Here in India
In New York City it's "shirts by Sulka." On the West Coast "suits from Phelps-Terkel" lend a certain amount of distinction, but in this theater it's going to be "clothes by the S.O.S.," the poor man's Hart Schaffner and Marx!
A long time ago Maj. Gen. R. A. Wheeler, the S.O.S.'s big boss, conceived the idea that a lot of vital shipping space could be saved by manufacturing clothing for our troops here in India. He summoned Lt. W. A. Thomason, who graduated B.S. in Textiles from North Carolina Stat and took his "Masters" at the Philadelphia Quartermaster depot.
General Wheeler, being broadminded decided to overlook the Philadelphia Depot famous for the circus tent drape, for making blouses that looked like inverted zoot suits and that offered the freedom of the old-fashioned straight jacket. He told young Thomason to go ahead and make plans for clothing manufacture.
Everybody said it couldn't be done, of course. There was the question of Indian labor, the great range of American sizes, the new methods of workmanship required, the U.S. specifications, weaves, weights and special finishes not familiar to this country.
Thomason promptly scouted around for some help and picked up Sgt. William J. Gilmore, for seven years in the textile business back home. The two of them went to work and were able to report that their first Indian-made American-style uniforms will be ready for delivery in about six weeks.
One of the problems encountered was that of shirt sizes. America has 34 while here in India they make seven. A compromise of 21 sizes was reached. All other problems have now been solved with the exception of zippers for field jackets. These will undoubtedly have to be imported. According to Thomason "the general standard of the clothing will be about the same as our own."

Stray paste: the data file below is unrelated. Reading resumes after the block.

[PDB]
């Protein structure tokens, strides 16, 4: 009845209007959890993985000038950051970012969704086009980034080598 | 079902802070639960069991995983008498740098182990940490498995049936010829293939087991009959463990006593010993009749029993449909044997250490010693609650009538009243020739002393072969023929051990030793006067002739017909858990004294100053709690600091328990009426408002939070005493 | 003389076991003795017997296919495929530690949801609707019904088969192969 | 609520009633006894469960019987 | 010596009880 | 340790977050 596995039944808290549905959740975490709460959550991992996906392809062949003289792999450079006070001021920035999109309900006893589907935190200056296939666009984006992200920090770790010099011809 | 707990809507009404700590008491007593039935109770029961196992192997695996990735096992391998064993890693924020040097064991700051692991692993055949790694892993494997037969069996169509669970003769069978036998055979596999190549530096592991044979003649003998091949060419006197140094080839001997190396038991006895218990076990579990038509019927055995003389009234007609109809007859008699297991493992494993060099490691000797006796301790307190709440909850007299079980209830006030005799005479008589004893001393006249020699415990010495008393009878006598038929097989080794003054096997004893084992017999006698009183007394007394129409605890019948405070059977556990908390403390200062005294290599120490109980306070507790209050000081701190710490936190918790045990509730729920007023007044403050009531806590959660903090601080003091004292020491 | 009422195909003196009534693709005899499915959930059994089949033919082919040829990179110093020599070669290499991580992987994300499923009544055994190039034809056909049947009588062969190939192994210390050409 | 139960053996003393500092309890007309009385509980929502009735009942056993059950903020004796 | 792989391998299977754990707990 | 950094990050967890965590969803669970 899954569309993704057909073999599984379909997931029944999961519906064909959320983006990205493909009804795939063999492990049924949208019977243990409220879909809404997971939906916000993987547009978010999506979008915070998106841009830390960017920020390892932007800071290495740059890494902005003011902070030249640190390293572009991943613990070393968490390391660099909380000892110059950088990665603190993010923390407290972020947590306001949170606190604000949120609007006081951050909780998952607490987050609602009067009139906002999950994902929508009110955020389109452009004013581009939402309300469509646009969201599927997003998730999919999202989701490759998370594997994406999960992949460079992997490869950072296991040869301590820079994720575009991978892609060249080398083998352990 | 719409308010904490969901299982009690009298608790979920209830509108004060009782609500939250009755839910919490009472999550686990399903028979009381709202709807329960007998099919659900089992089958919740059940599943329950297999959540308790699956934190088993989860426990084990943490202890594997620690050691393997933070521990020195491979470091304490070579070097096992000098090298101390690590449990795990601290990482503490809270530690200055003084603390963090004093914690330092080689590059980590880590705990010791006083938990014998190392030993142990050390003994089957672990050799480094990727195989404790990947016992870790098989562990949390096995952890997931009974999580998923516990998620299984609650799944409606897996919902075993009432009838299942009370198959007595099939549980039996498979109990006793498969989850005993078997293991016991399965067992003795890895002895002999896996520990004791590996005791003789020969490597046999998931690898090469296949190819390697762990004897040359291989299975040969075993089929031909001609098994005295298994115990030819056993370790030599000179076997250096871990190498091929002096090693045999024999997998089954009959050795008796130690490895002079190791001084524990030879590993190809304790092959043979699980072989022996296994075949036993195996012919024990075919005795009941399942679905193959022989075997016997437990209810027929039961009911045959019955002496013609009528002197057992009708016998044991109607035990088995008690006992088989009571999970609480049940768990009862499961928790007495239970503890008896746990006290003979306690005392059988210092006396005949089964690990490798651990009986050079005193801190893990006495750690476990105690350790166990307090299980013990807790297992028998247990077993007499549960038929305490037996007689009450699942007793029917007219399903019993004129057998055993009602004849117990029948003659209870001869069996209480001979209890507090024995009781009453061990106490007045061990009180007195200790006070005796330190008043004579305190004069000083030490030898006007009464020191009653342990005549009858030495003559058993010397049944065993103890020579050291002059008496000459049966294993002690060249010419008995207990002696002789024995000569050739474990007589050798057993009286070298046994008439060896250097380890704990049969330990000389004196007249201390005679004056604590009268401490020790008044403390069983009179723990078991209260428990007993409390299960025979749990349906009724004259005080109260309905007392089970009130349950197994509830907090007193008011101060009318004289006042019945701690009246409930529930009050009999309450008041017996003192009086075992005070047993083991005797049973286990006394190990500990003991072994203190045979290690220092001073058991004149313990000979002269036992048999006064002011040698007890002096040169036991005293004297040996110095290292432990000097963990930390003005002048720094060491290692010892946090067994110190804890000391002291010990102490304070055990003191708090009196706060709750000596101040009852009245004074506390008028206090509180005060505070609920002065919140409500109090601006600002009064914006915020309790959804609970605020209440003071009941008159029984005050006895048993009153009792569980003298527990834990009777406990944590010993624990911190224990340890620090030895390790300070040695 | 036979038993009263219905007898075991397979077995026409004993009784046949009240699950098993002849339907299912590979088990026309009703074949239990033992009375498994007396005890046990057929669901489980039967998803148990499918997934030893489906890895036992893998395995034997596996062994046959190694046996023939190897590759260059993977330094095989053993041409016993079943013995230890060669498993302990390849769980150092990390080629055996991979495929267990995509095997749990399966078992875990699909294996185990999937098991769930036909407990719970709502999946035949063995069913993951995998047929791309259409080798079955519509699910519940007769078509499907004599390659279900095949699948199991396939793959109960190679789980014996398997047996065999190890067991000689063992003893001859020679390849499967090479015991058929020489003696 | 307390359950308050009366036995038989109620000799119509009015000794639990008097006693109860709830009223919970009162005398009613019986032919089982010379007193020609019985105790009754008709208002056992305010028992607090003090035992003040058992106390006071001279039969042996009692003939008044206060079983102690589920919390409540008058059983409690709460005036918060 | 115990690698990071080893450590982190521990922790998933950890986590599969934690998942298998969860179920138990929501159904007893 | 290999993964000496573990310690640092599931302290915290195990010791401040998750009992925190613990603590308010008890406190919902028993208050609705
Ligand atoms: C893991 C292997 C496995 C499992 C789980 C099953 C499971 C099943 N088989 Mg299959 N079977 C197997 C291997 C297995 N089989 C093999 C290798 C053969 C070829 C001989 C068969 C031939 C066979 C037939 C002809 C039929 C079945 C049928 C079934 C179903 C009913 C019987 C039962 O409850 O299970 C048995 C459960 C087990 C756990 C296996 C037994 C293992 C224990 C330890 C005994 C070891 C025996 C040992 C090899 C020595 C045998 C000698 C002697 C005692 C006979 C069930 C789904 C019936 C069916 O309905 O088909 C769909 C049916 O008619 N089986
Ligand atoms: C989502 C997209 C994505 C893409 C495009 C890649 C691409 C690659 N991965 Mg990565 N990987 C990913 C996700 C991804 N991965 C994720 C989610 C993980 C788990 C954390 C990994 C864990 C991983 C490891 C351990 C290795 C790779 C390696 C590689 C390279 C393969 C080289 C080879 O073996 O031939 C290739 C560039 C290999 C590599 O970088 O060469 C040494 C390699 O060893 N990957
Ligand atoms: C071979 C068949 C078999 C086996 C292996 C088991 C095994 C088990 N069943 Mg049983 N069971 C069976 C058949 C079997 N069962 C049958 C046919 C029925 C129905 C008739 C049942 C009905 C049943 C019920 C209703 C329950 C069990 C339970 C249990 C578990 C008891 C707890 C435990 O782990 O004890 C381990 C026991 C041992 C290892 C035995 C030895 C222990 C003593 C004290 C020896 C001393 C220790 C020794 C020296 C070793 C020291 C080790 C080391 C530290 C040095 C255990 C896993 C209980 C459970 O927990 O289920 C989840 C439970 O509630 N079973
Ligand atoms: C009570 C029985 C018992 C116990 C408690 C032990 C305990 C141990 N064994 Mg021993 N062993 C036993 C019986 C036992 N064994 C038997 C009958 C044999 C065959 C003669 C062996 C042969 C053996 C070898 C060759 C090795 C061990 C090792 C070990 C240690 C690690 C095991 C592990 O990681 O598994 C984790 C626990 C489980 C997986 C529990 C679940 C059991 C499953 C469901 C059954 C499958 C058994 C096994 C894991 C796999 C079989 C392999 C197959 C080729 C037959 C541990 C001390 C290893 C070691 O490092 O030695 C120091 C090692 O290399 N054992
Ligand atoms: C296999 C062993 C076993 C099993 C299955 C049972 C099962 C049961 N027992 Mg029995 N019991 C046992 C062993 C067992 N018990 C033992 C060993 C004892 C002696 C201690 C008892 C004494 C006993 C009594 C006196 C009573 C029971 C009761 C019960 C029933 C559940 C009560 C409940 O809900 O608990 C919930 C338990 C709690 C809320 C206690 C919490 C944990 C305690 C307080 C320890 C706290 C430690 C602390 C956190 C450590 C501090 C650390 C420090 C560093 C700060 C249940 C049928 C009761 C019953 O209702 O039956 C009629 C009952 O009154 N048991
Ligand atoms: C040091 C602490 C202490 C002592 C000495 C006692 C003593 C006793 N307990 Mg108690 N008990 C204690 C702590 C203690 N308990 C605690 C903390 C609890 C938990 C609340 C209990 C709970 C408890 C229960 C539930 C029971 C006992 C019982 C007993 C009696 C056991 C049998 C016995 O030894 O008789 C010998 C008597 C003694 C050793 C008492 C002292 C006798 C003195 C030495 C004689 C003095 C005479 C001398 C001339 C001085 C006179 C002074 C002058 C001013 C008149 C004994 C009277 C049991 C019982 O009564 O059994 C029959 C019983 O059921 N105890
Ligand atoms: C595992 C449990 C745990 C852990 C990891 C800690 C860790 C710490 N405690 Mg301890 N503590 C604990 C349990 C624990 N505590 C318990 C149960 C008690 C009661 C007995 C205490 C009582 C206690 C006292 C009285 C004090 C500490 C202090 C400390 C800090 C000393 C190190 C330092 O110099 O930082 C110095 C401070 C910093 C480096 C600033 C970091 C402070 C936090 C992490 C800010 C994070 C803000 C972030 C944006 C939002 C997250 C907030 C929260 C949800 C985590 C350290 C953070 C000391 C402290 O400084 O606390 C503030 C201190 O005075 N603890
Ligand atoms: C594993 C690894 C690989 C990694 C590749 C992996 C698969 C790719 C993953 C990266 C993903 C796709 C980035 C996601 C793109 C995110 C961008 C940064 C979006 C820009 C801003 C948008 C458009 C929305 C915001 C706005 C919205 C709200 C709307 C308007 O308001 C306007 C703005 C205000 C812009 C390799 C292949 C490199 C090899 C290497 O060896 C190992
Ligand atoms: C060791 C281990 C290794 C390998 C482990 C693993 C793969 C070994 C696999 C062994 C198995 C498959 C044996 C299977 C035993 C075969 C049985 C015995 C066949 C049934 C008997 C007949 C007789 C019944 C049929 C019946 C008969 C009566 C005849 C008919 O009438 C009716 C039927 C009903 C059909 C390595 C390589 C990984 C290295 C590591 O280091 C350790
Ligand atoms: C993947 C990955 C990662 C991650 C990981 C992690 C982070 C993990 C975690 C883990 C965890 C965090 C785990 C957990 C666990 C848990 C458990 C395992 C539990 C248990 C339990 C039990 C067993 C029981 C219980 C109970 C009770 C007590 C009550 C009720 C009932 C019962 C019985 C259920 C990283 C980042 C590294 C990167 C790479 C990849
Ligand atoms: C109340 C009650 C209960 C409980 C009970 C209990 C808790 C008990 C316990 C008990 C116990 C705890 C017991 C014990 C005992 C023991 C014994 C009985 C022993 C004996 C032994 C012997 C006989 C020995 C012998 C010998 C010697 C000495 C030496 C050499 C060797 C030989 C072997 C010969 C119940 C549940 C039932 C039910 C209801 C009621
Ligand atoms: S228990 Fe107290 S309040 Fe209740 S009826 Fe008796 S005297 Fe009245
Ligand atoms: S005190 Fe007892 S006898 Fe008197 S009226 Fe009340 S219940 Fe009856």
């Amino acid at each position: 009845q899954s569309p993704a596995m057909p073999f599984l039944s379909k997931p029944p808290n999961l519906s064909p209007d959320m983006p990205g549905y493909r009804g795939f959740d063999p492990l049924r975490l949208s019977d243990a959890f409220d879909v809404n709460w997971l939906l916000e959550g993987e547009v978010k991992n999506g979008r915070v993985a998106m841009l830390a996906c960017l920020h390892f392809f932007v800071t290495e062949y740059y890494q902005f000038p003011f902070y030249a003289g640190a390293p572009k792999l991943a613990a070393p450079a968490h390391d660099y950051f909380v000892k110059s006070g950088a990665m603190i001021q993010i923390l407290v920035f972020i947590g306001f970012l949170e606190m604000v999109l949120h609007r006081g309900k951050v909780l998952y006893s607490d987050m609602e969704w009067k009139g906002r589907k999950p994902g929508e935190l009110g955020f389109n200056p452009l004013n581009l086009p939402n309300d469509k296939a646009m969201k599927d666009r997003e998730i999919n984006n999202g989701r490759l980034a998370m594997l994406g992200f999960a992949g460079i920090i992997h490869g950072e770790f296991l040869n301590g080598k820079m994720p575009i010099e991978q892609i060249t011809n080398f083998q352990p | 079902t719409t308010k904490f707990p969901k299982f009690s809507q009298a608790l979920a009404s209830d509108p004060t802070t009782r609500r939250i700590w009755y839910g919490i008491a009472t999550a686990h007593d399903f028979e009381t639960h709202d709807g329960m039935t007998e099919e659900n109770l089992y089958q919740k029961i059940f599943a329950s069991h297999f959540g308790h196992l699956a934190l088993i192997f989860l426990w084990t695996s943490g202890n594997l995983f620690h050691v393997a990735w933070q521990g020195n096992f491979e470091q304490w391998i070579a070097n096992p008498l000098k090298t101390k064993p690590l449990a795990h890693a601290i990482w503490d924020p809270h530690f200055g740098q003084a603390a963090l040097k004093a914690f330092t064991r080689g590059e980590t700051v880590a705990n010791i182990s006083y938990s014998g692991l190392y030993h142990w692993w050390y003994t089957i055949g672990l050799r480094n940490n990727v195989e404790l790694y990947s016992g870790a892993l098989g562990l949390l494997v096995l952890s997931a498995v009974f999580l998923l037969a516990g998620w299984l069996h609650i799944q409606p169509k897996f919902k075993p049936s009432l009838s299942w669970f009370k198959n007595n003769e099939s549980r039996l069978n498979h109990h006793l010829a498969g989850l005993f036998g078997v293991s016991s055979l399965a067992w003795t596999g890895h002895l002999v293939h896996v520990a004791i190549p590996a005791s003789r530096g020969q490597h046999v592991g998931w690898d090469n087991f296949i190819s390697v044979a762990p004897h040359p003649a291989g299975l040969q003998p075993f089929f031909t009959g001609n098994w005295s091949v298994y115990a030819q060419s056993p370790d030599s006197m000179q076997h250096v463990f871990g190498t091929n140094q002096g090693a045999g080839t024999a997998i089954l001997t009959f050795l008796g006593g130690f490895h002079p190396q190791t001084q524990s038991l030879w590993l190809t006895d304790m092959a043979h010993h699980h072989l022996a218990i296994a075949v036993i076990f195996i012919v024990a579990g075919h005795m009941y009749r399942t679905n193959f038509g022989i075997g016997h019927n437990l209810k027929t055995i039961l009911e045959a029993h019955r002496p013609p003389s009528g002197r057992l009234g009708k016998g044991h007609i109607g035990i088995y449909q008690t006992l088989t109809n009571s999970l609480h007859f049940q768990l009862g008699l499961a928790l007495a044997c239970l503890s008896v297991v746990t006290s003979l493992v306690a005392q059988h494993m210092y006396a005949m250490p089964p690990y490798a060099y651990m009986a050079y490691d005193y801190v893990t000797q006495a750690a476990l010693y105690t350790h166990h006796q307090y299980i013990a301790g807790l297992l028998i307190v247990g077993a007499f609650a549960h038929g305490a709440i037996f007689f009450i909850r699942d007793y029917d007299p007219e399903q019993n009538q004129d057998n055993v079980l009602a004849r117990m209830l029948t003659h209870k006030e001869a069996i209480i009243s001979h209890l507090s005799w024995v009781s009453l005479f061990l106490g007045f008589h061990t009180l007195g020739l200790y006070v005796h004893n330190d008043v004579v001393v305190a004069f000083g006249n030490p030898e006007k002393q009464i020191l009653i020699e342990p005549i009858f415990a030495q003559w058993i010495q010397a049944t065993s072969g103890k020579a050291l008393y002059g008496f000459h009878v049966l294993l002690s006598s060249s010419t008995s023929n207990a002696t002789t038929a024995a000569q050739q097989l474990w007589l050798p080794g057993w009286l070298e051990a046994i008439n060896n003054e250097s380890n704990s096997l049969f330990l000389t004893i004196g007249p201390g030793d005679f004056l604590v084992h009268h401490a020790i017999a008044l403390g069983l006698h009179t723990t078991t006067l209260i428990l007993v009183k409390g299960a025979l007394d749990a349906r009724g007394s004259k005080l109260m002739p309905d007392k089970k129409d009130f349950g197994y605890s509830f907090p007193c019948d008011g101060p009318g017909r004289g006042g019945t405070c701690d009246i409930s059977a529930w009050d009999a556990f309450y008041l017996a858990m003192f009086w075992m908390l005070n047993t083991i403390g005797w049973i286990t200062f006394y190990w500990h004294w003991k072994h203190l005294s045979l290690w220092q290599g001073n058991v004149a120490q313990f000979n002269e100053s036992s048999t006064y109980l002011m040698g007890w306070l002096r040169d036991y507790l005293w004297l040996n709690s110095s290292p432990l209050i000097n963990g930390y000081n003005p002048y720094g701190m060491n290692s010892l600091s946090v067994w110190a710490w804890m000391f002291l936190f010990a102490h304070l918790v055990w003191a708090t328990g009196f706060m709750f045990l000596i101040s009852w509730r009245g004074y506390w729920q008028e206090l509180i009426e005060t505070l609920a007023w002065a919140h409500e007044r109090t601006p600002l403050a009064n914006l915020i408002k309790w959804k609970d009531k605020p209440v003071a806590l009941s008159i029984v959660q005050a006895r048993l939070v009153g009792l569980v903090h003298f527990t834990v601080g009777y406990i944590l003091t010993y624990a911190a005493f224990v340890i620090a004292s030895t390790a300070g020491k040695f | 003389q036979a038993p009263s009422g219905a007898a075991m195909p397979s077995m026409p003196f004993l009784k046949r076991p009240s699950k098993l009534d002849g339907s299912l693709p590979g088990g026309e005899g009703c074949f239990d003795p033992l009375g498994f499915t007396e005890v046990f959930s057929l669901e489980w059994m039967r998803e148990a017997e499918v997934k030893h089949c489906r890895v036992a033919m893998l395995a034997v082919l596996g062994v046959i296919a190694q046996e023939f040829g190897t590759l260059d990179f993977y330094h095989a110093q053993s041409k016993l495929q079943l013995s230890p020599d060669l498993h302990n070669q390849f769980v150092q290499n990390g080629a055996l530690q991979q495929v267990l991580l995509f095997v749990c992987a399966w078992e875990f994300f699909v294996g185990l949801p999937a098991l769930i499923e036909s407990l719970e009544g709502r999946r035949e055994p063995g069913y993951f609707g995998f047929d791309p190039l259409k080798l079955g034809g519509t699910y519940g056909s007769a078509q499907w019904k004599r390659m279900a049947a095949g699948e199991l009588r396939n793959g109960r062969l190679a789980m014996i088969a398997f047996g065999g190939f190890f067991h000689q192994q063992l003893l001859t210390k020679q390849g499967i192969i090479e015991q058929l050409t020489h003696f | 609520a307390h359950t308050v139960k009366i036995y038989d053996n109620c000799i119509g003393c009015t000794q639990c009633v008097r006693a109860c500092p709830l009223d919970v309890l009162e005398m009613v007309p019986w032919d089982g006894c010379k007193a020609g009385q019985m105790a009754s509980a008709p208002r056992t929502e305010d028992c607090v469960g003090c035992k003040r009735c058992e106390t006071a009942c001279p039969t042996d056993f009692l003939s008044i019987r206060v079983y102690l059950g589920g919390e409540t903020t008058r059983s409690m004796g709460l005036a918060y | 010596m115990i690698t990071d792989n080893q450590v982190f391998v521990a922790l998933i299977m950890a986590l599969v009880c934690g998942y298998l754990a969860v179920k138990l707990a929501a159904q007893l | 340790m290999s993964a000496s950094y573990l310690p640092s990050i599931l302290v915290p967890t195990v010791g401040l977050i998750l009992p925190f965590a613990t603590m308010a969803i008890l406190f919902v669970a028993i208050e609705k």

GREETINGS FROM GENERAL STILWELL
The main purpose of this paper is to keep the command informed of what is going on at home and in the other theaters of war. We are a long way out, the mail is slow, and all censors are crabs, so the Roundup should help materially to fill in the gaps. It's your paper, so feel free to contribute to it if you have a gripe, write a letter to the editor if you can run the paper better than he can, tell him so, but watch out that he doesn't put you on the
This is a good chance for me to say to all of you that I am proud to have such a gang to work with. I know what you all want - some action - and I am doing my best to make it come out that way. Meanwhile, we've got to have patience and continue to build up what you have already started so well now - a reputation for efficiency, energy, and good behavior. Remember that we are not at home; we are guests in foreign lands, among people whose customs and traditions are radically different from ours but not, for that reason, necessarily wrong. We can learn a lot from them. We must all remember that we are constantly under observation as representatives of the United States of America and it should be our ambition to leave behind us the impression that we have lived up to what is expected from us in that capacity, both by our Allies and our own people. I know you'll do it.
Best of luck, and a good send-off for the Roundup.
J. W. STILWELL
HERE ARE OUR NEW
We were all wet on our previous deadlines, so here's the new schedule:
All copy must be in by Monday night for the following Thursday's paper.
All pictures must be in by Sunday night for the following Thursday's paper.
Include your own full name and rank with your copy and pictures. Use full names, grades and ranks in your stories and picture captions.
YOU MAY MAIL ROUNDUP HOME
The Roundup may be mailed home as precensored matter, according to word received from Lt. Col. E. E. White, theater postal officer.